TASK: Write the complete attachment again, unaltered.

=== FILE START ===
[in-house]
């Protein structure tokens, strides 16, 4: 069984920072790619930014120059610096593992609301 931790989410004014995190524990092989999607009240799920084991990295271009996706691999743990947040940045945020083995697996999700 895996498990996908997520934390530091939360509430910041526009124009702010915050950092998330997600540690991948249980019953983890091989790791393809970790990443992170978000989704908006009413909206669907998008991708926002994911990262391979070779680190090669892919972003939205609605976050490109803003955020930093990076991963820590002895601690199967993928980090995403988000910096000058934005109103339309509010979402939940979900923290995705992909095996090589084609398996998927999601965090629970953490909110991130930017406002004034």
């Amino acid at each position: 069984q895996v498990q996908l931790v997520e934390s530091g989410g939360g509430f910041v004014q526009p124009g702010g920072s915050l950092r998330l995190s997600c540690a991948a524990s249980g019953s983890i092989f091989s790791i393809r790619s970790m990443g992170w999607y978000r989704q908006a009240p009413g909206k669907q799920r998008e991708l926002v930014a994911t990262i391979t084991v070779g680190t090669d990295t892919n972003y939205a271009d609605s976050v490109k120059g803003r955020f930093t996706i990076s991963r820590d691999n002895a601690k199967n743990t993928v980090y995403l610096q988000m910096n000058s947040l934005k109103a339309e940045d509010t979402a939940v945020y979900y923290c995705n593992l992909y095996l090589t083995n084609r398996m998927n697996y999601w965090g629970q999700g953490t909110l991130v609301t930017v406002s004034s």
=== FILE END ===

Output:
[in-house]
């Protein structure tokens, strides 16, 4: 069984920072790619930014120059610096593992609301 931790989410004014995190524990092989999607009240799920084991990295271009996706691999743990947040940045945020083995697996999700 895996498990996908997520934390530091939360509430910041526009124009702010915050950092998330997600540690991948249980019953983890091989790791393809970790990443992170978000989704908006009413909206669907998008991708926002994911990262391979070779680190090669892919972003939205609605976050490109803003955020930093990076991963820590002895601690199967993928980090995403988000910096000058934005109103339309509010979402939940979900923290995705992909095996090589084609398996998927999601965090629970953490909110991130930017406002004034």
């Amino acid at each position: 069984q895996v498990q996908l931790v997520e934390s530091g989410g939360g509430f910041v004014q526009p124009g702010g920072s915050l950092r998330l995190s997600c540690a991948a524990s249980g019953s983890i092989f091989s790791i393809r790619s970790m990443g992170w999607y978000r989704q908006a009240p009413g909206k669907q799920r998008e991708l926002v930014a994911t990262i391979t084991v070779g680190t090669d990295t892919n972003y939205a271009d609605s976050v490109k120059g803003r955020f930093t996706i990076s991963r820590d691999n002895a601690k199967n743990t993928v980090y995403l610096q988000m910096n000058s947040l934005k109103a339309e940045d509010t979402a939940v945020y979900y923290c995705n593992l992909y095996l090589t083995n084609r398996m998927n697996y999601w965090g629970q999700g953490t909110l991130v609301t930017v406002s004034s």